Northbound toward The City and the bay. The low clouds our operating flight rules required me to avoid by specified distances.
Federal aviation regulations also specify criteria for missing buildings and what not. A bit of a dance to comply with that and cloud separation requirements while staying out of the overhanging Class “B” and taking in the sights. No rest for the wicked.
Does this make me the Birdman of Alcatraz?
An over my left shoulder last glance at The City.
Well, yes, this is certainly my highlight of the bay tour.
This particular shot really appeals to me. Reflections on the left wing. And check out the circular rainbow and center dark shadow spot of the light refracting around the plane and projected on the wispy clouds at the lower center of the frame.
We’re turning down the coast in the picture above, and as we roll out, there’s the western end of Golden Gate Park.
Heading down the west edge of the peninsula, the shore disappeared in the marine layer, so we missed out on seeing the Mavericks surf spot and Halfmoon Bay. The Monterey bay was open, but the coastline was obscured. Monterey’s airport was in the clear, but the community was covered with clouds. Anke got a nice view of Point Lobos, and maybe she’ll share a frame or two of that. The Hunter-Ligget Military Operations Areas were cold (er, inactive in humanspeak) and the R2513 Restricted Area was cold at our 7,500′ cruising altitude. This allowed me to fly the Big Sur portion so that the shore was mostly on Anke’s sightseeing side of the plane.
I include this image below and as comparison to the one above, to give you an idea of what a sophisticated flight management system flight deck cockpit display our plane possesses. The right screen, known as a Multi-Function Display (MFD) shows the flight plan with its waypoints and their ETAs and fuel status, a moving map with the aircraft position shown on it, and engine instruments on the left margin. This screen can be configured in all sorts of ways to provide useful information to the pilot. The left screen is known as the Primary Flight Display (PFD) which shows a computer-generated view of what you see out the windscreen when you remember to look. (See the picture above of the real world version thereof.) It also conveys the aircraft attitude in relation to pitch and roll, the airspeed, altitude, compass heading, and course guidance. And here, the PFD is also displaying what is called “Synthetic Vision,” i.e., a computer generated display of the actual terrain ahead and below from the worldwide navigational database and the very accurately known GPS position constantly updating in real time. The sort of thing that cruise missiles use to hug valleys below hilltops as they race undetected to their targets. Modern cockpits with displays like this are often referred to as “Glass Cockpits,” with the reference being to the LCD screens of the displays. Long-time pilots of conventional analog displays of 6 instruments showing some of this (called six-pack instrumentation, as well as Jurassic cockpits, or rope-start cockpits) take awhile learning how to use and interpret all the information available in the “glass” flight management system avionics. Once you learn to use them, the tendency is not to go back to old school instrumentation. Young pilots love the computer game similarities, geezers less so. The big difference is that when flying this sort of system a big part of the pilot’s operational mental band-width becomes information management. A negative by-product also tends to be a degradation of basic airmanship skills, and a tendency to get one’s situational awareness of the outside world sucked into the black hole of the avionics. Both of those are avoidable with practice and conscious effort. Years ago at United I developed a seminar introducing glass concepts to pilots transitioning from steam-gauge to glass. What I do instructionally these days is largely helping owner pilots get the most out of their aircraft, its systems and themselves.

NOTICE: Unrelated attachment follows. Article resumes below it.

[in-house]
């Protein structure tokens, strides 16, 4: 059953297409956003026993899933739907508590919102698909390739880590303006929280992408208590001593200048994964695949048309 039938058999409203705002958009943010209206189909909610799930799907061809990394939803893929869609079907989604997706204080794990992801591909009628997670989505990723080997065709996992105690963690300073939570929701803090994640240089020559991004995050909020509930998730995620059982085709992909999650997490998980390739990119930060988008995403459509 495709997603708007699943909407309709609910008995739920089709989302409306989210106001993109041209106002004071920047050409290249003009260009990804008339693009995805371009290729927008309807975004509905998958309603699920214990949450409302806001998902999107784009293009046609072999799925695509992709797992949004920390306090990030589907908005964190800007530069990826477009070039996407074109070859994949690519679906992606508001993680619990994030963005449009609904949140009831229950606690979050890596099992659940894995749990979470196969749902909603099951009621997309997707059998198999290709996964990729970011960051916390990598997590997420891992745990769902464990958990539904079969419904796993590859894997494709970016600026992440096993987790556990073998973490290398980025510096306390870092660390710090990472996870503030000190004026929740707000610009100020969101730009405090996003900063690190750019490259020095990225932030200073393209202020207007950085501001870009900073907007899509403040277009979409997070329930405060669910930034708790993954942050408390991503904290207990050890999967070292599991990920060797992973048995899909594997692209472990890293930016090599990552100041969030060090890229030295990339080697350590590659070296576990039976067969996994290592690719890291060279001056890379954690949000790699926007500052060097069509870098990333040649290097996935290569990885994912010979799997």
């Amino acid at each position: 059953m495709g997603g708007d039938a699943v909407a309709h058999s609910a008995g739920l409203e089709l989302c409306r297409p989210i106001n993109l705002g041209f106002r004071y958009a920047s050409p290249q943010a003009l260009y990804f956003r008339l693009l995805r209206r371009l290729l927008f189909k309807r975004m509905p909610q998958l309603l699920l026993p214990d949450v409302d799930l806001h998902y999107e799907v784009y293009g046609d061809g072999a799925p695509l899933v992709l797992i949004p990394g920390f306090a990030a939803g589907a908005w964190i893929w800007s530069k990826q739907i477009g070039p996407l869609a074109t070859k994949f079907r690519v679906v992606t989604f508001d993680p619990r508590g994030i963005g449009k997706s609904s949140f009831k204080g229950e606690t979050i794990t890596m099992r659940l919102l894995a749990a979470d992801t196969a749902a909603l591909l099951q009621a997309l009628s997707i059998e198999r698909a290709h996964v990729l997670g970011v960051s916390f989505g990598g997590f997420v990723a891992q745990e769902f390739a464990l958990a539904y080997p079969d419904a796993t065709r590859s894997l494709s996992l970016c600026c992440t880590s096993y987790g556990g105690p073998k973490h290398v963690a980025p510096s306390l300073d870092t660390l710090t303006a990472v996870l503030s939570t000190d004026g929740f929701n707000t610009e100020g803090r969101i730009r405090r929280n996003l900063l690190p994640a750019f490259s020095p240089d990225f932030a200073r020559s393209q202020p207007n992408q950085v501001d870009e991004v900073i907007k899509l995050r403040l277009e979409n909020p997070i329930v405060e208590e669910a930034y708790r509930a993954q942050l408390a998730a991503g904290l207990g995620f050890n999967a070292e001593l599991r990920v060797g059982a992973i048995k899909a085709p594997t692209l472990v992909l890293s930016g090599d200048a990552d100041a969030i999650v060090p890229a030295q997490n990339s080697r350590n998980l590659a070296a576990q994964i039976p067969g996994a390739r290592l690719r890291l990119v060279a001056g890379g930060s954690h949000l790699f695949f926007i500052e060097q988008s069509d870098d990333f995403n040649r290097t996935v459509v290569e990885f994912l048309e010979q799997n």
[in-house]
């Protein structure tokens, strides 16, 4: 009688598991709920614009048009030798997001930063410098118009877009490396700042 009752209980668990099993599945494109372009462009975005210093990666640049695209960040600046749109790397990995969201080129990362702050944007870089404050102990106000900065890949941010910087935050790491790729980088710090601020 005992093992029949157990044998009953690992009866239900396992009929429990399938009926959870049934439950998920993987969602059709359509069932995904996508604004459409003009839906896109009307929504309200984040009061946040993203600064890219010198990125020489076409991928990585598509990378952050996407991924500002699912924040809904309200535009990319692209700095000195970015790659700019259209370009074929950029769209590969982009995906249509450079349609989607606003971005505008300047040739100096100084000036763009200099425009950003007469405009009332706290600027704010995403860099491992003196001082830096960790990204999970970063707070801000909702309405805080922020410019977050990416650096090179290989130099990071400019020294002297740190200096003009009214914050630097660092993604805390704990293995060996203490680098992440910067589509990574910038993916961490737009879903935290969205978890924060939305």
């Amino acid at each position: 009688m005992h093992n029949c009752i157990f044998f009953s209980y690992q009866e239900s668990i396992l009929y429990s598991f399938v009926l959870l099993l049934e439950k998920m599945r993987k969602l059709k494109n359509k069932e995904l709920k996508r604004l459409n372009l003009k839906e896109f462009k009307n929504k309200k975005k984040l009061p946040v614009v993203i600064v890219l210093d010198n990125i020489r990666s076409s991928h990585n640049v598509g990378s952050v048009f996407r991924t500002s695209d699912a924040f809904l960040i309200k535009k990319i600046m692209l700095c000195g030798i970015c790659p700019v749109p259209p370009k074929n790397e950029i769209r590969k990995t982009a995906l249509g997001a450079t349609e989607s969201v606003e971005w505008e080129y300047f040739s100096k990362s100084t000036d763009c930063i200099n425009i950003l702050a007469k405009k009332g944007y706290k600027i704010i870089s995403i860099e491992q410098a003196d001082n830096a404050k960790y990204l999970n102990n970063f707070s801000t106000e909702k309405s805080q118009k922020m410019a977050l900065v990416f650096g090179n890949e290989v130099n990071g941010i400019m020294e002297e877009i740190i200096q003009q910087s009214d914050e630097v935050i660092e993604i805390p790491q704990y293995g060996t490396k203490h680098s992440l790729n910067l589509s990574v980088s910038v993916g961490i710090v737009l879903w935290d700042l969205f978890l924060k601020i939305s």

At one point I positioned the plane to steal a glance down on Highway 1.
Okay, here’s a bit of egg-on-my face mea culpa. A few miles south of here, we came upon the Hearst Castle. As we were closing in on it, positioning the airplane so it would be on Anke’s (right) side of the cockpit, I waxed on about William Randolph Hearst’s publishing empire, the massive wealth he aggrandized, Citizen Kane, Orson Wells, “Rosebud” and even Wells’ speaking part in the War of the Worlds radio drama. I had set a course track that would put the castle nearly under the plane on the right side, planning to initiate a steep right bank to do a turn about a point on the castle below for viewing purposes. I couldn’t see it as it was under the right hand floor boards, but, Anke, looking down, allowed as how now was the time to make the turn. Hand-flying with my left hand, I rolled us into the right bank and using my right hand, fired off five quick consecutive frames with the camera held at arm’s length shooting across the cockpit and down the right wing. Splendid. Until when I downloaded the images on our return, I discovered five consecutive completely black frames. Yep, rookie mistake, having forgotten to first take off the lens cap. Obviously my mental bandwidth was still up over the Big Sur coast in an FMS black hole! Duh.
A modest while later we approached the Los Angeles basin from the general direction of Thousand Oaks. Back in the day we whimsically referred to it as “Thousand Pilots” given how many of my LAX-based brethren lived in the enclave. At this point it was getting late in the day, and colors were warming wonderfully.
After passing Los Angeles and Orange county it was time to begin descent for our landing at Carlsbad’s McClellan-Palomar airport where our trusty time machine is hangared. I’m proud to say that I’m old enough to have known Jerry McClellan and his son, Jayce. Jerry was a Cherokee Six owner pilot, a true gentleman and a tireless booster of Carlsbad and the value to north-coastal San Diego county of then sleepy KCRQ.
You may have heard that sunsets and sunrises find favor with me? Here’s how our business day ends as we descend and maneuver for the KCRQ traffic pattern and line up for the landing.
We rolled on takeoff from KCRQ at 14:12 local time. Two hours and a quarter to San Carlos. Maybe :30 on the ground including refueling, getting the bay tour clearance and building the FMS flight plan to stay legal with the airspace convolutions, and about two hours forty minutes on the return with the extra miles of the tour, and modest headwinds in the bargain. Touchdown exactly at the 19:48 sunset. Just the sort of mission at which general aviation excels, with some wondrous bells and whistles thrown in.
I’m a fortunate person, and I try not to forget it. T